Reviewed by Caleb Shadis

Alex Cross’s TRIAL was pretty amazing. Even though this is considered the 15th book in the Alex Cross series, it only fits because Cross “wrote” this book about his relative (Great 4th Grandfather?) who was pushing for civil rights in 1905. Other than the name Cross on a couple characters and the ‘Foreword’ by Alex Cross, this is a book on one man’s fight to stop racial hatred. I’ve recently been reading several of the Cross novels and I have to say that Alex Cross’s TRIAL is a cut above the rest. The plot has far fewer and smaller holes than normal and it really makes you feel like you’re in Mississippi in the hot explosive summer of 1905.

Ben Corbett, a lawyer in Washington D.C., is white and willing to honestly defend the poor colored folk. He even does quite a bit of Pro bono work. This of course does not make him a rich lawyer by any means, and his wife is getting a little tired of all his long hours and small financial returns. The President (Theodore Roosevelt) calls him to the White House for a special assignment to send Ben back to his home town in Eudora, Mississippi to look into the reports of lynching and the resurgence of the KKK. Since Ben had been one of Roosevelt’s Rough Riders, the President trusts him with this mission. Teddy gives Ben the name of Abraham Cross, an old black man from the poor quarter who is willing to help Ben get the information he’ll be looking for. Ben risks his marriage and his life in his attempt to shine the light of truth into the darkest corners of the south.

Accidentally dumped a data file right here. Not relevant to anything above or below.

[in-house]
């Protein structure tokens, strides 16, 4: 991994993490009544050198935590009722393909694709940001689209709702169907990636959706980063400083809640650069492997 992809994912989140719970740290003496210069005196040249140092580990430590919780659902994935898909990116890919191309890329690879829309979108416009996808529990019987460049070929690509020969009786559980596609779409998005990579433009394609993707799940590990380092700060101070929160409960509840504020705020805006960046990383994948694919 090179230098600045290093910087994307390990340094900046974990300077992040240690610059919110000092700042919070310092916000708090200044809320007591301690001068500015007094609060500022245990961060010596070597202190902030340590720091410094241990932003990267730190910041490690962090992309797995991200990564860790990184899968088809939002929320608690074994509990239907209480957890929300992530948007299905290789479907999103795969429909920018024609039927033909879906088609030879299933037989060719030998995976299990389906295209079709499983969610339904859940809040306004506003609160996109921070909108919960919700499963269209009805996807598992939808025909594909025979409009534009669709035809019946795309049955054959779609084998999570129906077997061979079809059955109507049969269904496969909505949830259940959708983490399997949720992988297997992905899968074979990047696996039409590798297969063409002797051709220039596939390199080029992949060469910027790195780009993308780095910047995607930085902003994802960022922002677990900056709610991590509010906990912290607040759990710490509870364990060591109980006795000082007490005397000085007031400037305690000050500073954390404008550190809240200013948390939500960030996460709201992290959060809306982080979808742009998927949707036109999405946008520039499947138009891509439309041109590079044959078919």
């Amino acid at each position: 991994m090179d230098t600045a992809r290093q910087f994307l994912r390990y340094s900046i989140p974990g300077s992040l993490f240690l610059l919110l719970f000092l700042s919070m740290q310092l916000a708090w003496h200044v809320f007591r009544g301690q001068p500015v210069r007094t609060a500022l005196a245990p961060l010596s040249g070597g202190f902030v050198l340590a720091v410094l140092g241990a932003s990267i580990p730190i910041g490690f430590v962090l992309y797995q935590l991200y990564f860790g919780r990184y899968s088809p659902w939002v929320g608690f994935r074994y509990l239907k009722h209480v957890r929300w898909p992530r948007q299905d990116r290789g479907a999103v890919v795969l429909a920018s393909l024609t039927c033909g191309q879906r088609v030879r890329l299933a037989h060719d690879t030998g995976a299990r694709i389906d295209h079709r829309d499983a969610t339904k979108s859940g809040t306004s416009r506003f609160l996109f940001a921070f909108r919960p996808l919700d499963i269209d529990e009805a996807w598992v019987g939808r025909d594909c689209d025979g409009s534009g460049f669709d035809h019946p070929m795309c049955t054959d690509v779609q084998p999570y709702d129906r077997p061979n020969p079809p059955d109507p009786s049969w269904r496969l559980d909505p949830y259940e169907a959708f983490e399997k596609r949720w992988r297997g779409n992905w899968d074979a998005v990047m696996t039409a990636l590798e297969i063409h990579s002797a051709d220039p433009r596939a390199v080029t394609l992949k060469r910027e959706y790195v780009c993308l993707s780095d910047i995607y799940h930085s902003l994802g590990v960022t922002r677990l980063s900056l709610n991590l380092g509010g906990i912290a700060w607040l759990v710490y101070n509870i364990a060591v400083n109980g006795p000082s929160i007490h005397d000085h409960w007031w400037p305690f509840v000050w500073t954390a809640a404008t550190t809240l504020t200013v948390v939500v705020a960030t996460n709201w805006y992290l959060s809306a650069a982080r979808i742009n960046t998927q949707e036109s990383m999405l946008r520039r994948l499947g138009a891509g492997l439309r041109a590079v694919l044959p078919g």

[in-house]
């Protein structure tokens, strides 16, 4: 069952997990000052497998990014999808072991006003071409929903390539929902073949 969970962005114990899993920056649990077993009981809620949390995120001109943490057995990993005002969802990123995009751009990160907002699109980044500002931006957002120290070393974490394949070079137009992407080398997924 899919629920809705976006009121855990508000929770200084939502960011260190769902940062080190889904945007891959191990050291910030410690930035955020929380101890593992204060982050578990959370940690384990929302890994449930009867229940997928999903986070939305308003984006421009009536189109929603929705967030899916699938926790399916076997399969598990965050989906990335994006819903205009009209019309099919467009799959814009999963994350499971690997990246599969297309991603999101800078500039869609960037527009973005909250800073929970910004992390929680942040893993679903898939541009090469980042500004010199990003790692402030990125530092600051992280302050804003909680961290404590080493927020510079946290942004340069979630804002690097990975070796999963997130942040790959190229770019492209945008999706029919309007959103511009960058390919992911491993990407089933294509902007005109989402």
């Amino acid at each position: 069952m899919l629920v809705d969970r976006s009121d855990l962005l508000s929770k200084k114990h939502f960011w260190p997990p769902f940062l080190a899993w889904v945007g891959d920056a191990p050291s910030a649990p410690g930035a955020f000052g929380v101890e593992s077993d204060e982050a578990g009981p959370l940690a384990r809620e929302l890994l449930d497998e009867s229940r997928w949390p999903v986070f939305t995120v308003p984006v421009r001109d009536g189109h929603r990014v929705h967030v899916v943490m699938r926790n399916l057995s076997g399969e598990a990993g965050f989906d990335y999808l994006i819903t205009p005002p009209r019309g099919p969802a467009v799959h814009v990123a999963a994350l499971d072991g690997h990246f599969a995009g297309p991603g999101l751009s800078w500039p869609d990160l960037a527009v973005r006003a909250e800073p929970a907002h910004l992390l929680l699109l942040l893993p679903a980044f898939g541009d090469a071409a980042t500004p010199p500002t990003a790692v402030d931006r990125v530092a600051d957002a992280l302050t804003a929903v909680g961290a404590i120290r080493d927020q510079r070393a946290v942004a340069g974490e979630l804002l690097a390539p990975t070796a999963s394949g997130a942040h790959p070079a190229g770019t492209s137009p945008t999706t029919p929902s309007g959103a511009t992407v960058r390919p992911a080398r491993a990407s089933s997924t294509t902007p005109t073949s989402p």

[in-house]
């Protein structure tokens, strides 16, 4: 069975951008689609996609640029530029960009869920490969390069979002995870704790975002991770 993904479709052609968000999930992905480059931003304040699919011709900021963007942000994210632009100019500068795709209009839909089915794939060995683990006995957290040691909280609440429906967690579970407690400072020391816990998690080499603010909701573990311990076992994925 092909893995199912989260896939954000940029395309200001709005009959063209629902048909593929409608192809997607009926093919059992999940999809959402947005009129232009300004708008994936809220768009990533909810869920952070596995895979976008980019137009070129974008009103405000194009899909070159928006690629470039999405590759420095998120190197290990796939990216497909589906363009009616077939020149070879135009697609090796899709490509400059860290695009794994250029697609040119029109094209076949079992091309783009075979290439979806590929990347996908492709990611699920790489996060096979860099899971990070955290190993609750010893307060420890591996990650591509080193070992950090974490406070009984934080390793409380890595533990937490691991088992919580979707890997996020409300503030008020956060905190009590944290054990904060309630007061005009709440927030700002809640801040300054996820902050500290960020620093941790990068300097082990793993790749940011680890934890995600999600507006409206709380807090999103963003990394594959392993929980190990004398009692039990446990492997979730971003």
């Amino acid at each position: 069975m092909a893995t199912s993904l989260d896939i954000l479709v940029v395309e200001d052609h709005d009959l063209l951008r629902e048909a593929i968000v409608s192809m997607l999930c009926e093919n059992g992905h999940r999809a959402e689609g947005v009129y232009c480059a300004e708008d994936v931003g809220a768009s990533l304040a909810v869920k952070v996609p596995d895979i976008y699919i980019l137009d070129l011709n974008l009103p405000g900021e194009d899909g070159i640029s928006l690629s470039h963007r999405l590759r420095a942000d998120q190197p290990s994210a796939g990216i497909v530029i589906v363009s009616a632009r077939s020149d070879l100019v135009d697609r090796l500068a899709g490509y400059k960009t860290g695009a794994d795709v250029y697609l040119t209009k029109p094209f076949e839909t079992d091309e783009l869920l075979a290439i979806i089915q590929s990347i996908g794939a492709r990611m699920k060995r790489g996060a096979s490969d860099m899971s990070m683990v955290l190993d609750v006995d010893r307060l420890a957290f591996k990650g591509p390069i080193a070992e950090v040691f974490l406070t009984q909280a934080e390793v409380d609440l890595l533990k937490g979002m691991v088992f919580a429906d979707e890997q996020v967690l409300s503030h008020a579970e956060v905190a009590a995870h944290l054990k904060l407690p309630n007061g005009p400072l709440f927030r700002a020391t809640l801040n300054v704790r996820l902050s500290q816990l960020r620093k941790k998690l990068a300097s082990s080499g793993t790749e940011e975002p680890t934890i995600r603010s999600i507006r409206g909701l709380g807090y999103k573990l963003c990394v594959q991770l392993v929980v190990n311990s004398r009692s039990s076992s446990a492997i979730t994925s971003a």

Caleb is a software engineer and amateur woodworker living in southern Minnesota. He has more hobbies than he has time or money for, and enjoys his quiet time reading.